Is the Starboard All Star Airline stable?
Yes - but not in a traditional sense. The All Star Airline is designed first to be fast. The reduced widths do reduce primary stability, however intermediate and advanced paddlers will adjust to this difference relatively quickly as long as they are on the appropriately sized board.
Is the Starboard All Star Airline really as fast as a hard race sup?
All other things equal (paddler, paddle, conditions, etc) - Yes. The All Star Airline is incredibly fast and when pitted against an even faster (by design) hard board that was longer and narrower, it came within just a few tenths of a mile per hour in top speed. An equivalent-sized All Star Airline should at least match the speed of a hard board, if not exceed it, depending on the specific board designs, conditions, etc.
Is the Starboard All Star Airline worth the cost?
If you are an intermediate-to-advanced paddler looking for the best possible inflatable race board you can, it absolutely is worth the cost. If you are just looking for a faster board that still has stability similar to an all-around SUP, then you will likely find a Touring iSUP to be a better option in both performance and value.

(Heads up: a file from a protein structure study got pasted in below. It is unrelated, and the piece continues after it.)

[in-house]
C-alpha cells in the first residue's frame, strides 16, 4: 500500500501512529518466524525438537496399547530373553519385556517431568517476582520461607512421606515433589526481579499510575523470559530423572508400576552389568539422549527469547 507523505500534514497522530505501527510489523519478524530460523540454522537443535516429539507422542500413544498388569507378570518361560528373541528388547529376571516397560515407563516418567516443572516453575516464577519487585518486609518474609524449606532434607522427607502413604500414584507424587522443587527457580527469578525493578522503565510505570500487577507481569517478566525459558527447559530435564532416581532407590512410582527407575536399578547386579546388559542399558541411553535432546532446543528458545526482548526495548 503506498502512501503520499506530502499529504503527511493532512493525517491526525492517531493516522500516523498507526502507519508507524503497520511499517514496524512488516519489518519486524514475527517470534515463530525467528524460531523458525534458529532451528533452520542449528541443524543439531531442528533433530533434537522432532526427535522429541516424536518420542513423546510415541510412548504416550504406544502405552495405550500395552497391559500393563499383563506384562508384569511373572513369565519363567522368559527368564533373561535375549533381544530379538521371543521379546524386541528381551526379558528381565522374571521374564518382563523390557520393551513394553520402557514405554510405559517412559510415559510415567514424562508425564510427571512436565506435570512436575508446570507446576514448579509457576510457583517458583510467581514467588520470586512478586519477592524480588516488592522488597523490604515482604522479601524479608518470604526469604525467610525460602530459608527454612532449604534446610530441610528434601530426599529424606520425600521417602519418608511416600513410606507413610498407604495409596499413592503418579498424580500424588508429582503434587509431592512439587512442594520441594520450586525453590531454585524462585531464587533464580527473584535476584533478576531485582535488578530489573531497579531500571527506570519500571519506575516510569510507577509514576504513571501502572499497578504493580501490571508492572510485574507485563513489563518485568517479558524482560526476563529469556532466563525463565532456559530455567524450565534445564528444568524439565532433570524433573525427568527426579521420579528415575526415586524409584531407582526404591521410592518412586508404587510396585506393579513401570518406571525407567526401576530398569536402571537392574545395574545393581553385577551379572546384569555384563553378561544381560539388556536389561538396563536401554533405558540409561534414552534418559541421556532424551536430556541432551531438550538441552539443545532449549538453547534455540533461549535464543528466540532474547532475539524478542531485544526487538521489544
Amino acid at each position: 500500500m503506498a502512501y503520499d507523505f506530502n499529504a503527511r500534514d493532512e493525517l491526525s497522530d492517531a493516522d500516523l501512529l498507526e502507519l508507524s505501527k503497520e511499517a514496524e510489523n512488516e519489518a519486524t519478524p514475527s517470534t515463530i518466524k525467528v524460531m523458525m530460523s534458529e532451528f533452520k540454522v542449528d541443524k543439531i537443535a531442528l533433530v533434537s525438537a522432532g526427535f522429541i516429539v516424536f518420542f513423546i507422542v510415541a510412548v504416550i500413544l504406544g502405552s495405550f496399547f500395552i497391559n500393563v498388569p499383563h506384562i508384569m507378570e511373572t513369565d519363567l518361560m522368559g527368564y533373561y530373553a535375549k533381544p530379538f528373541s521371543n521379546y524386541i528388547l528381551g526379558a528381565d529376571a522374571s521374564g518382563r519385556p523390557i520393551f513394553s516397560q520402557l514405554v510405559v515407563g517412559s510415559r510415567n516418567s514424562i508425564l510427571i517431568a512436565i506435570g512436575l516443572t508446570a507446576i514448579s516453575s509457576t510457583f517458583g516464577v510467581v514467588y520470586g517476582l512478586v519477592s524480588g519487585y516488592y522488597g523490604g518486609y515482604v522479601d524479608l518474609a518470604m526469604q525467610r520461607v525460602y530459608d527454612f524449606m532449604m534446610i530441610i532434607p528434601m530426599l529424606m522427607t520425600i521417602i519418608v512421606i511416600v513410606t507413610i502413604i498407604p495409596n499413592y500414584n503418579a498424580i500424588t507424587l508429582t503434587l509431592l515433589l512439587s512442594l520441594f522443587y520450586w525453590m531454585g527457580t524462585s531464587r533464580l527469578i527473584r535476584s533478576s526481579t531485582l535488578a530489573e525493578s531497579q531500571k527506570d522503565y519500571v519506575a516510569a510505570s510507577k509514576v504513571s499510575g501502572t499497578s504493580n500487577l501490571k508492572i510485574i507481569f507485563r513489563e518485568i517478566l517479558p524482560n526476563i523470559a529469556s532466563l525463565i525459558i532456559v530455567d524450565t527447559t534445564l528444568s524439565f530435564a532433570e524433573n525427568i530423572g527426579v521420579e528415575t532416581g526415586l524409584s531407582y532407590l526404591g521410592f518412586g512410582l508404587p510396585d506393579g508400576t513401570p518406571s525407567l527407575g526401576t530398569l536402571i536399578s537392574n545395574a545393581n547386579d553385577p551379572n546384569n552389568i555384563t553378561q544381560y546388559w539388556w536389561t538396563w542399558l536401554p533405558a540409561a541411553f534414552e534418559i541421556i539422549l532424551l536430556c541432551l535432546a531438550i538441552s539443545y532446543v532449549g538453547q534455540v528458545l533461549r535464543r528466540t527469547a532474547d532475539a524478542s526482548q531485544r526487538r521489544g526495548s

How many movie quotes did you put in this review and what movies are they from?
Thanks for noticing! I counted ten from the movies: Cars, Talladega Nights: the Ballad of Ricky Bobby, Ford v Ferrari, Ferris Bueller’s Day Off, and Top Gun. Can you guess the theme I went with?